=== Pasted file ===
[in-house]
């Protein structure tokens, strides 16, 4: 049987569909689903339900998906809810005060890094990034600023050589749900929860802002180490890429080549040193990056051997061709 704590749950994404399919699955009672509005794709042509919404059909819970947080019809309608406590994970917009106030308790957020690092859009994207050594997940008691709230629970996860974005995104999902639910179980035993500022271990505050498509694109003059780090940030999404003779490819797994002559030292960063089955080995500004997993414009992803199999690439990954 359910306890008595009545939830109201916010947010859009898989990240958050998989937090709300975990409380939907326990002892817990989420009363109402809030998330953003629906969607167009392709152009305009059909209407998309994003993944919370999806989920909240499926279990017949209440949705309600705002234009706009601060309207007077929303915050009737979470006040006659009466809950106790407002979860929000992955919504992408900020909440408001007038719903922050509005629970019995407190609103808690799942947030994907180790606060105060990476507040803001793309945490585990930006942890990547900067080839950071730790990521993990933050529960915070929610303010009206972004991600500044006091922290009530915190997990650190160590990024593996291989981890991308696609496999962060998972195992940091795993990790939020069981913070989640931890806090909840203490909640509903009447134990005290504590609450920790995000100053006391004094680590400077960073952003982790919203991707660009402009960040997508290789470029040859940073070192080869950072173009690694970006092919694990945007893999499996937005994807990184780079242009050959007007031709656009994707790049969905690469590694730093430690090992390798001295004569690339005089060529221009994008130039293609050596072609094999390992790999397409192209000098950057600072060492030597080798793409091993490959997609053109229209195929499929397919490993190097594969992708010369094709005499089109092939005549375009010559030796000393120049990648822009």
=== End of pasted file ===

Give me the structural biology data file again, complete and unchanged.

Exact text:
[in-house]
């Protein structure tokens, strides 16, 4: 049987569909689903339900998906809810005060890094990034600023050589749900929860802002180490890429080549040193990056051997061709 704590749950994404399919699955009672509005794709042509919404059909819970947080019809309608406590994970917009106030308790957020690092859009994207050594997940008691709230629970996860974005995104999902639910179980035993500022271990505050498509694109003059780090940030999404003779490819797994002559030292960063089955080995500004997993414009992803199999690439990954 359910306890008595009545939830109201916010947010859009898989990240958050998989937090709300975990409380939907326990002892817990989420009363109402809030998330953003629906969607167009392709152009305009059909209407998309994003993944919370999806989920909240499926279990017949209440949705309600705002234009706009601060309207007077929303915050009737979470006040006659009466809950106790407002979860929000992955919504992408900020909440408001007038719903922050509005629970019995407190609103808690799942947030994907180790606060105060990476507040803001793309945490585990930006942890990547900067080839950071730790990521993990933050529960915070929610303010009206972004991600500044006091922290009530915190997990650190160590990024593996291989981890991308696609496999962060998972195992940091795993990790939020069981913070989640931890806090909840203490909640509903009447134990005290504590609450920790995000100053006391004094680590400077960073952003982790919203991707660009402009960040997508290789470029040859940073070192080869950072173009690694970006092919694990945007893999499996937005994807990184780079242009050959007007031709656009994707790049969905690469590694730093430690090992390798001295004569690339005089060529221009994008130039293609050596072609094999390992790999397409192209000098950057600072060492030597080798793409091993490959997609053109229209195929499929397919490993190097594969992708010369094709005499089109092939005549375009010559030796000393120049990648822009």